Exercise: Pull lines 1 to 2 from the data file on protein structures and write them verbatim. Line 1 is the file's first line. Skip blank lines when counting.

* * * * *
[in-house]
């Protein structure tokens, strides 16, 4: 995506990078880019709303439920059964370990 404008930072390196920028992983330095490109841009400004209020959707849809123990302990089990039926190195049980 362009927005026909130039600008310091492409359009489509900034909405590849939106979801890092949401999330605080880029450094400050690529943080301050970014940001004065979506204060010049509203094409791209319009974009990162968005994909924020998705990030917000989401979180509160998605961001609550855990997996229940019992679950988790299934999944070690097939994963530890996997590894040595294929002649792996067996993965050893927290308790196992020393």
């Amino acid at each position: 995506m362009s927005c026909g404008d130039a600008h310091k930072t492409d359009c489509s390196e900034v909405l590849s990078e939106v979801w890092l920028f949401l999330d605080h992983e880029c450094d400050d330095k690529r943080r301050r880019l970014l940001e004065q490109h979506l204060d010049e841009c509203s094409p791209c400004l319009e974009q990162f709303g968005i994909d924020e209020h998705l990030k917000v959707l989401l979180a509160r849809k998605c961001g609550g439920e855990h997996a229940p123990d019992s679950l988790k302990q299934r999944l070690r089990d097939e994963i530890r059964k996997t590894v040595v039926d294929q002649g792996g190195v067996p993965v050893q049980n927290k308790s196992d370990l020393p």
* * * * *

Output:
[in-house]
């Protein structure tokens, strides 16, 4: 995506990078880019709303439920059964370990 404008930072390196920028992983330095490109841009400004209020959707849809123990302990089990039926190195049980 362009927005026909130039600008310091492409359009489509900034909405590849939106979801890092949401999330605080880029450094400050690529943080301050970014940001004065979506204060010049509203094409791209319009974009990162968005994909924020998705990030917000989401979180509160998605961001609550855990997996229940019992679950988790299934999944070690097939994963530890996997590894040595294929002649792996067996993965050893927290308790196992020393």